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Notorious (Signet Historical Romance) Mass Market Paperback – 1 May 2007

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I write lush and lusty historical romance. My heroes are dark, dominant, and dangerous, with a hint of the lurking bastard inside them. Then I create a heroine who is a match for them, or more than a match!
I have written over 30 novels, and am a NYTimes bestselling author. The first time I made that list with Seduced, I climbed on the roof and shouted it to the world!
I was born in Bolton, Lancashire, England and emmigrated to Canada when I was twelve. I married a Canadian and about twenty years ago we moved to St. Petersburg, Florida. I have two handsome sons, two outstanding grandsons, one beautiful granddaughter, and a perfect great-granddaughter.
The first line of my bestselling novel, The Pirate And The Pagan, defined my career: "What a beautiful cock!"

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Most Helpful Customer Reviews on (beta) 20 reviews
19 of 23 people found the following review helpful
Unpleasant 16 Jun 2007
By Kathryn Warner - Published on
Format: Mass Market Paperback
Notorious, the sequel to Infamous, is set in the 1320s and purports to be the romance of Brianna de Beauchamp [ludicrous modern name, there] and Wolf Mortimer. Many of the characters in Notorious were real people in fourteenth-century England.

I say 'purports' because Brianna and Wolf disappear from the narrative at regular intervals, while Henley focuses on the story of Edward II and his wife Isabella, and their lovers. Here, Notorious becomes deeply unpleasant, and readers of a sensitive disposition may become deeply dismayed, as I did, at the endless references to Edward II as 'unnatural' and 'perverted' because he loves men. He's also portrayed as highly feminised and weak, a horrible and offensive stereotype of a gay man. Queen Isabella's adultery with Mortimer is acceptable, however, because her lover Mortimer is so ultra-manly. And heterosexual.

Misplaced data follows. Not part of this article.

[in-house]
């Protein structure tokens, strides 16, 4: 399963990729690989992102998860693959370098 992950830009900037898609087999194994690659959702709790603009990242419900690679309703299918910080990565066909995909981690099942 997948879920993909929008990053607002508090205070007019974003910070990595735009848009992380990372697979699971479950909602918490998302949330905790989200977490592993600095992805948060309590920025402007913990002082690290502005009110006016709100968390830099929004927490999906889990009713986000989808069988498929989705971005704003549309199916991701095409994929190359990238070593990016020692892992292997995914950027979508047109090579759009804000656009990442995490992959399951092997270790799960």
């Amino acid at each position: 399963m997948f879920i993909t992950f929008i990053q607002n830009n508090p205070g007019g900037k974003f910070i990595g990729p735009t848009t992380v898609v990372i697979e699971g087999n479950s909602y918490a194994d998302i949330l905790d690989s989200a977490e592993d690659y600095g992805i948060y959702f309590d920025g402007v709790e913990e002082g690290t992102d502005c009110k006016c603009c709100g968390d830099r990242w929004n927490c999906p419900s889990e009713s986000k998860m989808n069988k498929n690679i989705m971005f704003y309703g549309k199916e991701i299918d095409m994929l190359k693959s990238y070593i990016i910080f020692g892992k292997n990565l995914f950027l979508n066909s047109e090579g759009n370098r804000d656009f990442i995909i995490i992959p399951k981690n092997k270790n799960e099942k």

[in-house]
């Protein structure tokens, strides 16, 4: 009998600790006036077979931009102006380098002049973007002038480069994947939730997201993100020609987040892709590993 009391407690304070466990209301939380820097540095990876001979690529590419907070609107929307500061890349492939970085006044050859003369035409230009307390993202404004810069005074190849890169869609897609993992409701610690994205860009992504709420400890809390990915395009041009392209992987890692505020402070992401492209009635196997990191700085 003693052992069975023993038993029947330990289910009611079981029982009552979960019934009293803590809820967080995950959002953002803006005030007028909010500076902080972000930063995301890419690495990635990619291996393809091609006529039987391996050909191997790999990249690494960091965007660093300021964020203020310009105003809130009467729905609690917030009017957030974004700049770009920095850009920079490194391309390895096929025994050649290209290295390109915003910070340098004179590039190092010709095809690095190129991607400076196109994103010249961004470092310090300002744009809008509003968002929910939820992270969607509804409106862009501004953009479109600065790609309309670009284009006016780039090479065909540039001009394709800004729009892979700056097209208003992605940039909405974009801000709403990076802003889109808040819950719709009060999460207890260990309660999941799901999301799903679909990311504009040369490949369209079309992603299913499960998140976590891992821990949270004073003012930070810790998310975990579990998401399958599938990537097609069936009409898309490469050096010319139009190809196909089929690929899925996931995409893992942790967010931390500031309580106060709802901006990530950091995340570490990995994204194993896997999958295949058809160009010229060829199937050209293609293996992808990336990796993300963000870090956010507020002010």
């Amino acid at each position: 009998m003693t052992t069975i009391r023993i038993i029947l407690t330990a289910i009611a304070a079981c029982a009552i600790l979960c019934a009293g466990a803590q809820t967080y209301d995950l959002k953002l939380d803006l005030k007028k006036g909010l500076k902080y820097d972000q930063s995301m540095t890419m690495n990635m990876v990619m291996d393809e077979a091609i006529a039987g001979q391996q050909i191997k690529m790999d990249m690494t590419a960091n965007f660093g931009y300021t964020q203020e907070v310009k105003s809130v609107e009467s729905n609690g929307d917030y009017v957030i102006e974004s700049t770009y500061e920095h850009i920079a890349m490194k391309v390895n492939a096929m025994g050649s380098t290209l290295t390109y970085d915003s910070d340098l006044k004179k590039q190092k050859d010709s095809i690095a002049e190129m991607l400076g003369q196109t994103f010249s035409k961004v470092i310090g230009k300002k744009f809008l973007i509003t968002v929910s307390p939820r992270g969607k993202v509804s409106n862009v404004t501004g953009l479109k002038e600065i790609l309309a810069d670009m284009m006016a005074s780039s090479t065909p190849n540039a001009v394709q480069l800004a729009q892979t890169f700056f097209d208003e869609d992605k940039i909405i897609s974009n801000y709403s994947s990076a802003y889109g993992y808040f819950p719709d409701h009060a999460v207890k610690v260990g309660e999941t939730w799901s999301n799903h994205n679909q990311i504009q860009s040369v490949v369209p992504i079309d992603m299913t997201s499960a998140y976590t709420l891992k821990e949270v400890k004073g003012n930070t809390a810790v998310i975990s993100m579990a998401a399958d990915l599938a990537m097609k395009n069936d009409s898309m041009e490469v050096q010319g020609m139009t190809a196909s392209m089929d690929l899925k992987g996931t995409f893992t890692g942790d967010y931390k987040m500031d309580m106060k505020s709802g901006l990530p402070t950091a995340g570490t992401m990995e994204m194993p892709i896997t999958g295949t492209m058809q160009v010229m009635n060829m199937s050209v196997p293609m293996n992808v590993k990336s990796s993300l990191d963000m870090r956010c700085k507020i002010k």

The characters are not medieval English people, as they're said to be, but modern Americans, who think, act and talk American. Brianna has freedoms that no medieval noblewoman could ever have dreamed of. The overall impression is one of modern American characters dashing round England and Scotland in fancy dress.

In Notorious, any resemblance to real fourteenth-century England and real persons, living or dead, is purely coincidental. I laughed out loud at the presence of the earl of Warwick in 1327, when historically he died in 1315. Notorious is not even an interesting romance, as the 'hero' Wolf is a creep who uses his gift of second sight to spy on Brianna while she's undressing, and Brianna herself is whiny and spoilt. Her catchphrase "I shoudn't - but I shall!" gets even more irritating than her mother Jory de Warenne's "I've quite made up my mind!" in Infamous.

Anyone looking for a well-written, sexy romance with accurate historical detail will be wasting their time.
15 of 20 people found the following review helpful
A lukewarm romantic historical drama short on romance, history, and drama, but long on hypocrisy 24 May 2007
By Charlene Vickers - Published on
Format: Mass Market Paperback
Notorious purports to tell the story of Brianna de Beauchamp, a character from one of Henley's previous novels, whose budding romance with Wolf Mortimer entangles her in the intrigues between Edward II, his wife Isabella, and their respective lovers.

Unfortunately, the romance ends up taking a back burner to the political intrigue. Normally I wouldn't mind this, but in Notorious the intrigue seems to be more an excuse for Henley to repeatedly call Edward II 'unnatural' because he was gay. (I kid you not: if I had a nickel for every instance of 'unnatural' in this book, I'd be down at the local coffee shop buying a latte or five.) Now it's true that homophobia was universal in 14th century England, but it's also true that homosexuality wasn't talked about as much as it is now, nor was it considered the ultimate evil that these characters seem to feel it was. Edward II was unpopular, but much of that is due to his views on taxation and the power of the commons. Henley overestimates the contemporary interest in Edward's private life and all but ignores the policies and acts that in reality led to the rebellion.

There's also a strain of hypocrisy in this book which (to be honest) I didn't notice until another reviewer pointed it out. On second reading, though, it's blatantly obvious: Isabella's grasping, greedy, power-mad lover Roger de Mortimer is a hero, but Edward's grasping, greedy, power-mad lover Hugh Despenser is a villain. Yet they act exactly the same, both in real life and in this book. So why is Mortimer heroic but Despenser a villain? Because Mortimer was committing adultery with a woman instead of a man? Or is Roger de Mortimer a hero simply because he's the brother of the ostensible heroine's love interest? If so, that's sloppy writing, especially given the historical facts.